Distrust, intolerance and confrontation have become the norm; how else to understand a recent ruling that banned websites deemed “harmful to the Venezuelan people”? Amid the disturbances, calls for political justice or ideology have also lost their old resonance – for both sides. The situation is no longer tenable, and it cries out for attention and help from the international community. So far, it has largely ignored Venezuela’s terrible plight.
The challenges of achieving meaningful dialogue are huge. The incendiary atmosphere makes it especially difficult for what I call “The Two Venezuelas” – one in favour of the government, the other against – to talk to each other. Efforts by both sides have so far been half-hearted, or duplicitous. Nevertheless, resolution of the country’s colossal problems requires a truly consensual project.
To begin with, both sides need to recognise the legitimacy and significance of the other, and, despite their differing national visions, to meet on common ground: their love for Venezuela and the desire to build a better future.
This better future, which Venezuelans of all socio-political persuasions can surely agree on, is a country where all opinions count, where human rights support democratic rule, and where minority rights and long term stability are nurtured. It is a country where parents can spend their time cultivating their children as good citizens instead of waiting half a day in queues to buy their groceries. It is a country where walking in the streets is safe and enjoyable, instead of fraught with peril as it often is now. It is a country that gives its youth the possibility of dreams, and where journalism is not a life-threatening profession. In brief, it is a country where everyone has the right to speak, and be listened to respectfully, and where that rich dialogue engenders growth of all kinds.
With so many currently mourning the loss to violence of beloved family members and friends, Venezuela’s crisis needs to become a defining moment that sparks a collective effort to resolve a conflict that touches all citizens – not just the government or the opposition. The country has, in the past, demonstrated the political maturity needed to establish common ground. It must do so again. Gifted minds that prioritise the future over the past and can focus on the task at hand rather than the losses suffered or the obstacles faced, will be the architects of that consensus. But to create consensus, bridges first need to be built trough honest dialogue.
Overcoming polarisation is the most urgent task. Unfortunately, the conflict has left the country void of honest brokers. Amid so much division, no single institution or individual is considered the depository of righteousness. And at a time when such a figure is so essential, Venezuela lacks an arbiter who loves our nation, understands its complexity and enjoys the deep knowledge of our history needed to propose consensus-building formulas that would be acceptable to all. The country is in dire need of a mediator whose work and deeds are inspired by a deeply felt conviction to seek the best for all and to set us on a path to a better future. The delegation dispatched to Caracas by the Union of South American Nations with the mission of promoting dialogue is a start, but is far from enough.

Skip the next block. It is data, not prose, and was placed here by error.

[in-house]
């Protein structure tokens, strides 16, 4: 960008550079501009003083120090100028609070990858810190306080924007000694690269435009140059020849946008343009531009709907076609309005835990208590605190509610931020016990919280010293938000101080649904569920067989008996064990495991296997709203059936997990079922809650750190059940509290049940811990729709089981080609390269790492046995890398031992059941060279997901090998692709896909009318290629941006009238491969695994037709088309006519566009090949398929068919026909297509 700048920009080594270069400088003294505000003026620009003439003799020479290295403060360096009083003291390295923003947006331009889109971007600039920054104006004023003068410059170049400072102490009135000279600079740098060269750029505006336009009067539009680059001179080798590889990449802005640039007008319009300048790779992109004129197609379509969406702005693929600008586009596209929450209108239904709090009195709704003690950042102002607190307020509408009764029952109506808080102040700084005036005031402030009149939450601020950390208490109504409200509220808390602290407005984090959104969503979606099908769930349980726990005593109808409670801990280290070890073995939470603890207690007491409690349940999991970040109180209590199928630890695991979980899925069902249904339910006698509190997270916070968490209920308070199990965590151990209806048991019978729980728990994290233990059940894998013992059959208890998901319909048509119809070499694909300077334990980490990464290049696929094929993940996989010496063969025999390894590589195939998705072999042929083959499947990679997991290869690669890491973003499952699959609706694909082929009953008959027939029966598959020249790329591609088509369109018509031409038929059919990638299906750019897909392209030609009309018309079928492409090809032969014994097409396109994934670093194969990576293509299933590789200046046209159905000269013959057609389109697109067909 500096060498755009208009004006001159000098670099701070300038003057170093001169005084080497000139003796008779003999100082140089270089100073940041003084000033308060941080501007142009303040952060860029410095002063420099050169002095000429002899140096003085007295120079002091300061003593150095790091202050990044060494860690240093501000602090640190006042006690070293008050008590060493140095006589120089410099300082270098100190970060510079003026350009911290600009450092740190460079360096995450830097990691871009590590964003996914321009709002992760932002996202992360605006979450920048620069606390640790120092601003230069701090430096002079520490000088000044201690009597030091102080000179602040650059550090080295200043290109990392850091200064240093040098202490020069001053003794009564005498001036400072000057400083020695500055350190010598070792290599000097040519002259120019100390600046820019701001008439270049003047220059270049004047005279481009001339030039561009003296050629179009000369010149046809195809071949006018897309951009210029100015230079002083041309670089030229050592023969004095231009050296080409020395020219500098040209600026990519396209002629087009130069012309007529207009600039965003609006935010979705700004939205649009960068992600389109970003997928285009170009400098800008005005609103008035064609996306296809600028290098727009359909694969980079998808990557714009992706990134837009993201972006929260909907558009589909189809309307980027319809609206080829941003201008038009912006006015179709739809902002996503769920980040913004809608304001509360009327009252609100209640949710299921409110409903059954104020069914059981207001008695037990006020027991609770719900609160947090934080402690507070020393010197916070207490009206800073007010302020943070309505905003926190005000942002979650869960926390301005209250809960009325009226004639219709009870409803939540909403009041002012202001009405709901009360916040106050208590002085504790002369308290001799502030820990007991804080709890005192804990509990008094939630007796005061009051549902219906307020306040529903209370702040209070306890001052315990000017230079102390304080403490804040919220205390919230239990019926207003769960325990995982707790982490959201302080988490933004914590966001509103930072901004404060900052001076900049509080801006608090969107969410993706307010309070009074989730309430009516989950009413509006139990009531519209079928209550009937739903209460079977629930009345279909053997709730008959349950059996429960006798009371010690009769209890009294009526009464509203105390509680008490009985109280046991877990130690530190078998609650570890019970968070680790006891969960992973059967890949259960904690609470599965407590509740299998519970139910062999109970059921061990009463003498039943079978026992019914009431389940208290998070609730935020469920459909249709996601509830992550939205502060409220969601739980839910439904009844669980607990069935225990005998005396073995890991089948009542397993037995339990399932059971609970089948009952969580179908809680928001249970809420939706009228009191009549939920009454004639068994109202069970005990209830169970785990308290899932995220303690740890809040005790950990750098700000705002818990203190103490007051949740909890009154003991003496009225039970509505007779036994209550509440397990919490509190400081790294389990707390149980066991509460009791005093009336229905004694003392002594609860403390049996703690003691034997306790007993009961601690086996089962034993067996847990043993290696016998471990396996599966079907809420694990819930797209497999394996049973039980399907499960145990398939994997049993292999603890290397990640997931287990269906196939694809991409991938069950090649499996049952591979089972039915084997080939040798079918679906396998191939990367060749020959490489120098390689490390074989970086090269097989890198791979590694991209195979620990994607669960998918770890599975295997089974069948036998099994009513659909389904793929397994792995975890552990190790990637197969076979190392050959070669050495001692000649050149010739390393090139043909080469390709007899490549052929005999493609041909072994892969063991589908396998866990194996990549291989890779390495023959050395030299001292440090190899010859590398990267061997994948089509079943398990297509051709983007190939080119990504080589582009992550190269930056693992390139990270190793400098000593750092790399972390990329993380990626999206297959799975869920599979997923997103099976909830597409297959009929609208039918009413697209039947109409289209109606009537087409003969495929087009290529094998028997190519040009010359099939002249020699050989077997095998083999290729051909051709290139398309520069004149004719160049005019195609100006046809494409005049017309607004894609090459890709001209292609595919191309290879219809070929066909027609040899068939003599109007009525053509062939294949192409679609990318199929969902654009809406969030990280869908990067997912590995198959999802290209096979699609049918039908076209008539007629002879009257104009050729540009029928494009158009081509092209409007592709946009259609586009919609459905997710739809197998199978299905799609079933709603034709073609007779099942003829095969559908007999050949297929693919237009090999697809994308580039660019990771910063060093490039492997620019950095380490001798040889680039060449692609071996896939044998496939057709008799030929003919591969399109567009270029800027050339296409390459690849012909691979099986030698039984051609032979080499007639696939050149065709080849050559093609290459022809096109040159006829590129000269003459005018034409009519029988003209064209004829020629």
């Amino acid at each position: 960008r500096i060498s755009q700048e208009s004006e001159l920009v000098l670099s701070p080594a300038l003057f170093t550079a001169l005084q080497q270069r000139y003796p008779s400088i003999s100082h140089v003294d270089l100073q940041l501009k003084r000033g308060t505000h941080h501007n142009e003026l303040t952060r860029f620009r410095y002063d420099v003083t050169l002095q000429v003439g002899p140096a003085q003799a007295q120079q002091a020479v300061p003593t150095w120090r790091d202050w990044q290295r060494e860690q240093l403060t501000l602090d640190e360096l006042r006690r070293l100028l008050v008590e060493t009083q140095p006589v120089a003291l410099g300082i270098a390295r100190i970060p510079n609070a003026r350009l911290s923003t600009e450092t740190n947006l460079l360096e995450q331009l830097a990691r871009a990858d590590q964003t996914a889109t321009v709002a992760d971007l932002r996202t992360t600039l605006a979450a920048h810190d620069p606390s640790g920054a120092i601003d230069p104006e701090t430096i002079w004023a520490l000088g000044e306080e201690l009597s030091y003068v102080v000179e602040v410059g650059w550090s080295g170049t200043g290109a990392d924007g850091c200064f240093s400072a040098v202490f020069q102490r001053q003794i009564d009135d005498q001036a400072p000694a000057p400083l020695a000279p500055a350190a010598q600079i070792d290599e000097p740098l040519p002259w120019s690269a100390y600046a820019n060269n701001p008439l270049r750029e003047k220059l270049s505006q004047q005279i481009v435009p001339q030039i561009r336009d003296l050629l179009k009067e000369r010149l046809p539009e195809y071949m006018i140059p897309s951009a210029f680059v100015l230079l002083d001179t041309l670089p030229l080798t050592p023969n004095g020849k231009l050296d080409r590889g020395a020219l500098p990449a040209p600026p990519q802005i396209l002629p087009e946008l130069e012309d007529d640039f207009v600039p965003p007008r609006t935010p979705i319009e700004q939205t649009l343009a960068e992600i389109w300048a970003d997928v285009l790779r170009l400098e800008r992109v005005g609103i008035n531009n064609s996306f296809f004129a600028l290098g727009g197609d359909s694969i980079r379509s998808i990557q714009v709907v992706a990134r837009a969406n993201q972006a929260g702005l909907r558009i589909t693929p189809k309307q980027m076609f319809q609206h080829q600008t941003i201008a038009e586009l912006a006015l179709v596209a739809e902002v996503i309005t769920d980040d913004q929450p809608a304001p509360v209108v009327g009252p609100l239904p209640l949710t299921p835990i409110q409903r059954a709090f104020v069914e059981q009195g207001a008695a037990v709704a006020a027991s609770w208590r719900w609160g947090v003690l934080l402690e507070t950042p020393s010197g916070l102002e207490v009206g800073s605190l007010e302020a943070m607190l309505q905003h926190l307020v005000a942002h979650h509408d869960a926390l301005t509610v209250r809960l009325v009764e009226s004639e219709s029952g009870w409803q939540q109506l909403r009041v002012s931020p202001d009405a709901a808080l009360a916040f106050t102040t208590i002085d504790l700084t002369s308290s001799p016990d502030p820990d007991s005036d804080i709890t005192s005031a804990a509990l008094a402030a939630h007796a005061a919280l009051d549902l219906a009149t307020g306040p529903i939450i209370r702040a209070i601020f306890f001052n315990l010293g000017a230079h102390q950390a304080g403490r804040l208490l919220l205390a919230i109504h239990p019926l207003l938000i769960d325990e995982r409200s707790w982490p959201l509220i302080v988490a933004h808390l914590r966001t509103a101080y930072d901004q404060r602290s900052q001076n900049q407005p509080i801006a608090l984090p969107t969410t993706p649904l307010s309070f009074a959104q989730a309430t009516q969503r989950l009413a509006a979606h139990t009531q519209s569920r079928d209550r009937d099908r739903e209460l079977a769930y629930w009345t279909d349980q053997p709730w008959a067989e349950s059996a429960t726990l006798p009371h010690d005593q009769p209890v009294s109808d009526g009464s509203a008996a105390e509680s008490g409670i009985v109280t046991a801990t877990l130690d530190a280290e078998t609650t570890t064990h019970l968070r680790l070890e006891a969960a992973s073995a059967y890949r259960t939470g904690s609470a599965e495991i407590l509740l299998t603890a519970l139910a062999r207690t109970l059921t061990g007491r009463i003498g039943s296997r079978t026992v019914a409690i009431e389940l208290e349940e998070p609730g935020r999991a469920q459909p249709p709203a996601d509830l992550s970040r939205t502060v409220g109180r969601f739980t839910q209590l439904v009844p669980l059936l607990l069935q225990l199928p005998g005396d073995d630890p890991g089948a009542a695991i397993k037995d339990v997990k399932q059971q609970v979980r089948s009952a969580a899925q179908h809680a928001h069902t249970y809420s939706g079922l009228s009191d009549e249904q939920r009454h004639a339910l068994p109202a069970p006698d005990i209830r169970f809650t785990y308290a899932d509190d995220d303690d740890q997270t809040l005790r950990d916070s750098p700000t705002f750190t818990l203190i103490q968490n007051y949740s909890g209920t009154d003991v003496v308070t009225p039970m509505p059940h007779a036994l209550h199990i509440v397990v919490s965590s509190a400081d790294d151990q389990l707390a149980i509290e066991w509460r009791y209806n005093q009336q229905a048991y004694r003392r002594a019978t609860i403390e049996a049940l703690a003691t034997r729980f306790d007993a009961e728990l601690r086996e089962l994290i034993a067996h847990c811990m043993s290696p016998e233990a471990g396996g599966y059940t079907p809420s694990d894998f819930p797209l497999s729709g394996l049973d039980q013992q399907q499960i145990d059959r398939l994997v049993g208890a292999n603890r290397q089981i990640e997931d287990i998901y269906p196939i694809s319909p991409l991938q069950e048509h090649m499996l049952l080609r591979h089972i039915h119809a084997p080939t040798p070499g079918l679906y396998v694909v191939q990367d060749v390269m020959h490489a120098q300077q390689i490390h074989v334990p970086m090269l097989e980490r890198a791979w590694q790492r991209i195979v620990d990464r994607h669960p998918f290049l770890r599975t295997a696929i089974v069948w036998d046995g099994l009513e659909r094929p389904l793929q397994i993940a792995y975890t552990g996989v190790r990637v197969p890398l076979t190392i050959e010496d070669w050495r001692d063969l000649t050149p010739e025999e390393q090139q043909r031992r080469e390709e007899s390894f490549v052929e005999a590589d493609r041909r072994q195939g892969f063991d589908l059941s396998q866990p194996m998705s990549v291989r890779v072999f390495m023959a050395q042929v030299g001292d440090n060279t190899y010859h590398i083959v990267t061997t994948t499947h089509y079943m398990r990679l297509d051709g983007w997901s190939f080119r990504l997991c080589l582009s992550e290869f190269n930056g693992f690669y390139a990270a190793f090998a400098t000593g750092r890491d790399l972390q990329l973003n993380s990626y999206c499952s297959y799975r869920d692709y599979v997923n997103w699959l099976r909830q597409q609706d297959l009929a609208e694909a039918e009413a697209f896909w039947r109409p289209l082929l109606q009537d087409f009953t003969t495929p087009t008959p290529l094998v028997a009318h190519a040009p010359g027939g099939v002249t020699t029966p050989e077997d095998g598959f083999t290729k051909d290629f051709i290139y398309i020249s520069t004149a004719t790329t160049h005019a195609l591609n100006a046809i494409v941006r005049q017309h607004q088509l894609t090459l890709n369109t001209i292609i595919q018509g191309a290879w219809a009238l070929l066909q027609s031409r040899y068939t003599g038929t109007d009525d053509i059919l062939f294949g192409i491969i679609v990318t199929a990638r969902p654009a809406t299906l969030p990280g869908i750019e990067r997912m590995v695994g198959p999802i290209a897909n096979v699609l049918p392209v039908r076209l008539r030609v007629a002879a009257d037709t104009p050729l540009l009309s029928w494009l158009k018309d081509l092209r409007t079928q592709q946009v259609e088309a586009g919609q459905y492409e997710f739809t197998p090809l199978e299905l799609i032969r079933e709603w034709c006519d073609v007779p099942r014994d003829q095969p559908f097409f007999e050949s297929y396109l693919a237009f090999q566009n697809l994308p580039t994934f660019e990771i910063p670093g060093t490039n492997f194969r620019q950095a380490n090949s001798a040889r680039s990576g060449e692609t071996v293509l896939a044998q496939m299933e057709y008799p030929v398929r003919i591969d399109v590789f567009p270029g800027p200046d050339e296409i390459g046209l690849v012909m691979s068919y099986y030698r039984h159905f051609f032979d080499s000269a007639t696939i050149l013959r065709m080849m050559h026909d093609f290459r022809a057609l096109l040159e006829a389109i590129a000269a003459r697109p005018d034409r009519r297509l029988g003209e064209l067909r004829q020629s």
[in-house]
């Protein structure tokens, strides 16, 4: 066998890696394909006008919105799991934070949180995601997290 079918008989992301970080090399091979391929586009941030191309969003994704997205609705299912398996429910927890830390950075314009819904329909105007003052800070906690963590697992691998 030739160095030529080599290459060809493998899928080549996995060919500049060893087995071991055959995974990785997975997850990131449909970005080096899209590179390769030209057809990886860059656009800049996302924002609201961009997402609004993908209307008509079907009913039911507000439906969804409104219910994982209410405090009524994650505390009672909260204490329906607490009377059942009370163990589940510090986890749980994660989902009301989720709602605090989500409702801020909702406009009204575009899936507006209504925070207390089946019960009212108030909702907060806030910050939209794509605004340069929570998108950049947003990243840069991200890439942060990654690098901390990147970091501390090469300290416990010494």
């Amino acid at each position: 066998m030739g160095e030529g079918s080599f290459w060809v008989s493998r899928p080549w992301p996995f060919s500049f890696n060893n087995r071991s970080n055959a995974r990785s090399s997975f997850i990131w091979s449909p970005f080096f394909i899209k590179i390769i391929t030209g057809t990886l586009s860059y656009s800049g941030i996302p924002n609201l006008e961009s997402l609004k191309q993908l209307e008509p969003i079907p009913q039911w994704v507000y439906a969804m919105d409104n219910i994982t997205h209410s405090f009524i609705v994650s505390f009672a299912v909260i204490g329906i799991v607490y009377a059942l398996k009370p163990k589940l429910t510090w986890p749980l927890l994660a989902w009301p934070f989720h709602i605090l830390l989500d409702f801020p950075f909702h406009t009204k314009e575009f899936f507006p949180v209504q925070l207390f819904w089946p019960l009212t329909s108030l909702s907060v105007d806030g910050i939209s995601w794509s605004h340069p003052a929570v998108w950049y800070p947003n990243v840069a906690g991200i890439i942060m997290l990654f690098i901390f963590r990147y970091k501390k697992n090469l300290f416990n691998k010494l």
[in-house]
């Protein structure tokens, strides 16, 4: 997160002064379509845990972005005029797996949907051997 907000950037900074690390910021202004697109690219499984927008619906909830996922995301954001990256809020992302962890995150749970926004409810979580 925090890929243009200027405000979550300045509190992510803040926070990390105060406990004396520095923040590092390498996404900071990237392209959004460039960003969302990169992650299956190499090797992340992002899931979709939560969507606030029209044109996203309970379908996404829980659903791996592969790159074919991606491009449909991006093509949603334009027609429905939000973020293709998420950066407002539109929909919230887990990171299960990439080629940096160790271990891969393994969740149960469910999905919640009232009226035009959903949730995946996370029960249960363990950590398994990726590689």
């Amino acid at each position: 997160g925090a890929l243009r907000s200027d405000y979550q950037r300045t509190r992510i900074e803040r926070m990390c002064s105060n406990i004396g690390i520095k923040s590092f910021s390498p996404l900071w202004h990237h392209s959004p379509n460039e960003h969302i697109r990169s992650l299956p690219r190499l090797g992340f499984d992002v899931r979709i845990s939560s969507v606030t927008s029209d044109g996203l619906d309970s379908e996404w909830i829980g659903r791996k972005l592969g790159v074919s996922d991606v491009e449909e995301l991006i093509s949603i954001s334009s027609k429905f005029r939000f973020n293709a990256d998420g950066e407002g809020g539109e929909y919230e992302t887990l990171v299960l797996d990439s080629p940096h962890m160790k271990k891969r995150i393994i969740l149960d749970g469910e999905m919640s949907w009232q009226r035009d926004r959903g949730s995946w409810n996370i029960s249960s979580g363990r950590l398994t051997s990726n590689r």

Perhaps His Holiness Pope Francis and wise Vatican diplomacy could be Venezuela’s salvation. Pope Francis could bring to a halt the nation´s destructive journey. Signs abound of his suitability for such a role: from the internal messages he has sent to his representatives in the country, to his expressions of concern over the violent turn that student protests have taken. “I beg all parties in conflict to seek peace and understanding,” the Pope has said. “I call on all the Venezuelan people, beginning with those with institutional and political responsibilities, to unite in seeking national reconciliation through mutual pardon and sincere dialogue and respect for truth and justice as the medium to achieve the common good”.
Opinions differ over who is responsible for what in Venezuela, or how things arrived at this disastrous point. But what seems self-evident and unquestionable is that the status quo is unsustainable. Both sides need to show good will by releasing all political prisoners, by ending all street barricades, and by lowering all voices of confrontation. If the Vatican’s diplomacy can facilitate those initial steps, talks to reconcile Venezuelans around real solutions to profound problems can begin — which is what Pope Francis is praying for. Let’s take his prayer to heart.